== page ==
A mobile lab detected a plume with elevated levels of mercury in the air downwind of the Noranda Alumina plant in St. James Parish last month, according to a state Department of Environmental Quality report.
The Mississippi River complex, which converts bauxite ore into alumina, a precursor for aluminum, has been under scrutiny since revelations earlier this year that the facility may have been releasing minute amounts of mercury into the air unexpectedly for decades without a permit.
“The results seemed to indicate a plume of elevated levels the night of March 16 into the early morning of March 17,” the DEQ report says.
The DEQ Mobile Air Monitoring Lab found that mercury in the air east of the Noranda complex was two-and-a-half times higher than the worldwide ambient average, though that’s still 230 times below the state’s safe level, the report says.
The state standard is for an eight-hour rolling average.
The sampling also detected one-hour and five-minute peaks in the air with mercury concentrations that were 7.5 and 19 times greater than the worldwide background average, respectively, but still well below the level the state has deemed as safe.
Mercury is a heavy metal that in higher concentrations can harm the human nervous system, heart, kidney, brain and lungs. Even in small amounts, mercury is a worry because it doesn’t break down but accumulates in fish and shellfish that people eat.
DEQ officials cautioned this week, however, that the results at this point are not over a long enough sample period to be generalized.
“It’s really too small to draw any decent conclusions,” said Greg Langley, DEQ spokesman.
The lab, which is a recreational vehicle stocked with monitors, had to cut short its planned monitoring after collecting 27 hours of samples.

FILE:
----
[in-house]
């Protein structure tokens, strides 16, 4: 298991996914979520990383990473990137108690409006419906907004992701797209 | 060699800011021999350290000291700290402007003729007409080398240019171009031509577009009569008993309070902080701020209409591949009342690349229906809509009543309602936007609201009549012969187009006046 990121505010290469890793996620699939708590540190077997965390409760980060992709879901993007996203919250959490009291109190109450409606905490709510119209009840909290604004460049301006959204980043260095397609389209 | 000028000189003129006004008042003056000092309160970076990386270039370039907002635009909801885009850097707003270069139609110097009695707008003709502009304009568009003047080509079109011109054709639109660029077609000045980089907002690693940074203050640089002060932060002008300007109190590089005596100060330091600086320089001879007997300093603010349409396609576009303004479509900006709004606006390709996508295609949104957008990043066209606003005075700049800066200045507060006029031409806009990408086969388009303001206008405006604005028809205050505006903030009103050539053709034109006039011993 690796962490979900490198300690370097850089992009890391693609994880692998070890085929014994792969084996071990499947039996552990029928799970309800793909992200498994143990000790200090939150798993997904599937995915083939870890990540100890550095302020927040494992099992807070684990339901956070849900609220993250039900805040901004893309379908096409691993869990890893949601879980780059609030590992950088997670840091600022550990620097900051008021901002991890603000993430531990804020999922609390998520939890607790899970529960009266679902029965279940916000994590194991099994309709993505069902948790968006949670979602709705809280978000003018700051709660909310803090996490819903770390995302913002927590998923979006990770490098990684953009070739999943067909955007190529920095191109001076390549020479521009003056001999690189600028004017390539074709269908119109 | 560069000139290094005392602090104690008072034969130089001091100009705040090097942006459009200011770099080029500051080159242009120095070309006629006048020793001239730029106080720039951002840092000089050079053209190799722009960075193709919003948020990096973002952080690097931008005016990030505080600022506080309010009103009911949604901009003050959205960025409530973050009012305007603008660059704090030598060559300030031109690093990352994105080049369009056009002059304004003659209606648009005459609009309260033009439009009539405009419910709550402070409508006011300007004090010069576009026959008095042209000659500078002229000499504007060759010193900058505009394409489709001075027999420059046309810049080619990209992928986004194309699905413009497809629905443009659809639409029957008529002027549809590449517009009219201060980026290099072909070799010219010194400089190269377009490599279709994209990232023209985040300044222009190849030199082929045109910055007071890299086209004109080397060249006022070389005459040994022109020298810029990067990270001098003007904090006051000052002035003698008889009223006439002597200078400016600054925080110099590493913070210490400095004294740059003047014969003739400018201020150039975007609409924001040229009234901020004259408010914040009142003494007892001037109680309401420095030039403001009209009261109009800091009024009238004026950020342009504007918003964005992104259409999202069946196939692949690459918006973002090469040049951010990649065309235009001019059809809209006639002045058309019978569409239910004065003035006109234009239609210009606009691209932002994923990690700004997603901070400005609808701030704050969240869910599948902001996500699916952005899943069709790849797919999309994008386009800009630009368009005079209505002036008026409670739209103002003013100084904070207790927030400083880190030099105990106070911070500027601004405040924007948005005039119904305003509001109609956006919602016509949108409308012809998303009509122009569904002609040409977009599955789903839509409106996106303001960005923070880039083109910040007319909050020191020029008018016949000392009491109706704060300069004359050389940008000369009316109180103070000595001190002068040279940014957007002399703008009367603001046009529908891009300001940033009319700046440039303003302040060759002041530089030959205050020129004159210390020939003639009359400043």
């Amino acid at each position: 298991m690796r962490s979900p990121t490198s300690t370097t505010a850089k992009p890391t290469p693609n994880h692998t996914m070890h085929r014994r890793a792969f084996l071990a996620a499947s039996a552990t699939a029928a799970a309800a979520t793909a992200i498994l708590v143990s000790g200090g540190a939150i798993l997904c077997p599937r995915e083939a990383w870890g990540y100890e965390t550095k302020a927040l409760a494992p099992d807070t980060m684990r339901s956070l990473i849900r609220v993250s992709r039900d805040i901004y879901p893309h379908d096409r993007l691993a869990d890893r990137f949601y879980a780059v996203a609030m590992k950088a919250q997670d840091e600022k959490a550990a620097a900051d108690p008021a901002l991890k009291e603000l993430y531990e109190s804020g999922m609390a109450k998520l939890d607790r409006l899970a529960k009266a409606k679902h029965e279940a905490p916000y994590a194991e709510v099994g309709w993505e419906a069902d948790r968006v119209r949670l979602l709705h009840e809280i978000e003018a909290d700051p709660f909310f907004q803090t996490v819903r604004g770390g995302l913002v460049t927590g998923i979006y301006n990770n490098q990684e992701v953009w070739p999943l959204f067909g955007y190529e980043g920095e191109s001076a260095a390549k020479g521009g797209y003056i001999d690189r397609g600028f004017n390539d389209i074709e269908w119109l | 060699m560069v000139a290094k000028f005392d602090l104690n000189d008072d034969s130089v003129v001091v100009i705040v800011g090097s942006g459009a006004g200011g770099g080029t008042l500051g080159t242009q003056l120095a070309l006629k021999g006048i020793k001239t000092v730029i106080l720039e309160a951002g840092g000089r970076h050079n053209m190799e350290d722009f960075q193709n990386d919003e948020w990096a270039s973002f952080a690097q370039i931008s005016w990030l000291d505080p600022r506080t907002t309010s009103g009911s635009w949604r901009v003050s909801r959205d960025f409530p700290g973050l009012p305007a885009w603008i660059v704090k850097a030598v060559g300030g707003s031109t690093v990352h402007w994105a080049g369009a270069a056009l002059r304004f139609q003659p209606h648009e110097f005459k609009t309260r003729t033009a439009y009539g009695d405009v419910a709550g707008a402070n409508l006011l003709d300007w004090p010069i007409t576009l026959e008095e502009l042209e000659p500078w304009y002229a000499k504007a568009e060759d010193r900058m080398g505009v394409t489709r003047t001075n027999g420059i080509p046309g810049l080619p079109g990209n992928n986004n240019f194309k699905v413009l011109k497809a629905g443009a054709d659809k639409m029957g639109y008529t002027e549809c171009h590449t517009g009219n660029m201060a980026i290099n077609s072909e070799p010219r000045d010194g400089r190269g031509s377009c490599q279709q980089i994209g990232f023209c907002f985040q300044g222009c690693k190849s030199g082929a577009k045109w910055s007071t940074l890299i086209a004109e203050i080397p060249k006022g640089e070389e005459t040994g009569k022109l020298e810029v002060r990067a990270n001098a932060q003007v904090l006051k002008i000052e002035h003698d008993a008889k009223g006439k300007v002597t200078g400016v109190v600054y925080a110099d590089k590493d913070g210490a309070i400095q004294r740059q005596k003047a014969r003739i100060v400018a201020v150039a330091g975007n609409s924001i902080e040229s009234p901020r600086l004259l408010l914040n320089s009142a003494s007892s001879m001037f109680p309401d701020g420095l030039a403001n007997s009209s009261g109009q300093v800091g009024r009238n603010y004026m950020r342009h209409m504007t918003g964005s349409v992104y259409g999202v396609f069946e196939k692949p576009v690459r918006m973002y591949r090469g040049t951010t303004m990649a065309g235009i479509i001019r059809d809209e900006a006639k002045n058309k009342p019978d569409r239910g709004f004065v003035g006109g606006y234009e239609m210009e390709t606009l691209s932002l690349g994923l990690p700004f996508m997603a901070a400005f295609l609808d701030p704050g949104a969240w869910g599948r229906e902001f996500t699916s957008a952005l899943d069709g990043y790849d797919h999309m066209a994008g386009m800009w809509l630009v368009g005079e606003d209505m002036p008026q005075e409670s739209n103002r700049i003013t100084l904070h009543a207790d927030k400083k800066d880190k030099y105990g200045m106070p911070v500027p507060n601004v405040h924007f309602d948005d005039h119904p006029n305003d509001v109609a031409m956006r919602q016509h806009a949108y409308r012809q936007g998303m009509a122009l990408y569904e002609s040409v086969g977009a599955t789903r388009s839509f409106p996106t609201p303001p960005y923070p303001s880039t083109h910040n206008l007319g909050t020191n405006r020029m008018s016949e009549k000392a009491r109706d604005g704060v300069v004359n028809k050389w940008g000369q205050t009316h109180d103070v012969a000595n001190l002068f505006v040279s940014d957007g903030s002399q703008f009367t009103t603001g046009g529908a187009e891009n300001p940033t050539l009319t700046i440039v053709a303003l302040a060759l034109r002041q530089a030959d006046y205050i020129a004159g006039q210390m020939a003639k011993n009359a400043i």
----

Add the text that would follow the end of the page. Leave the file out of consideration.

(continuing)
The visit had been planned for 48 hours, but the mobile lab’s generator ran into problems after the RV moved to account for shifting winds, the DEQ report says. The report appeared on the agency’s online database earlier this month.
Langley said the agency plans to return for another unannounced visit.
Location maps and data provided in the DEQ report show samples were taken at two points nearly two and nearly three miles to the east of the Noranda complex in St. John the Baptist Parish near the Garyville and Mount Airy communities.
The Noranda facility is on the St. James-St. John parish line. Gramercy and the Veterans Memorial Bridge lie in St. James Parish to the complex’s west.
Noranda’s own maintenance work uncovered the problem last year, and Noranda reported it to DEQ. Noranda is under a DEQ compliance order to conduct its own testing to get a better handle on the emissions.
Noranda and DEQ officials have said they believe the amounts are too small to pose a risk to the public or the environment. After requesting an air permit change last year that would have allowed Noranda to emit up to 250 pounds of mercury per year, the second-largest emission in Louisiana in 2013, company officials now say they believe the annual mercury emissions levels will be less than the state minimum standard of 25 pounds per year.
Below that rate, state law views the emissions as insignificant and, on a case-by-case basis, DEQ can choose not to require a permit.
Still, the revelations have sparked concern among residents and business owners and calls for testing independent of DEQ and Noranda. Parish officials in St. James and St. John the Baptist parishes have agreed to share in the cost of testing that a St. James consultant recommends, parish officials have said.
John Parker, Noranda spokesman, said this week that the company believes DEQ is the regulator “best suited to evaluate the extent of mercury air emissions, if any.”
Langley said DEQ is still reviewing Noranda’s testing plans. He said the company submitted additional information last week that DEQ had requested.
Follow David J. Mitchell on Twitter, @NewsieDave.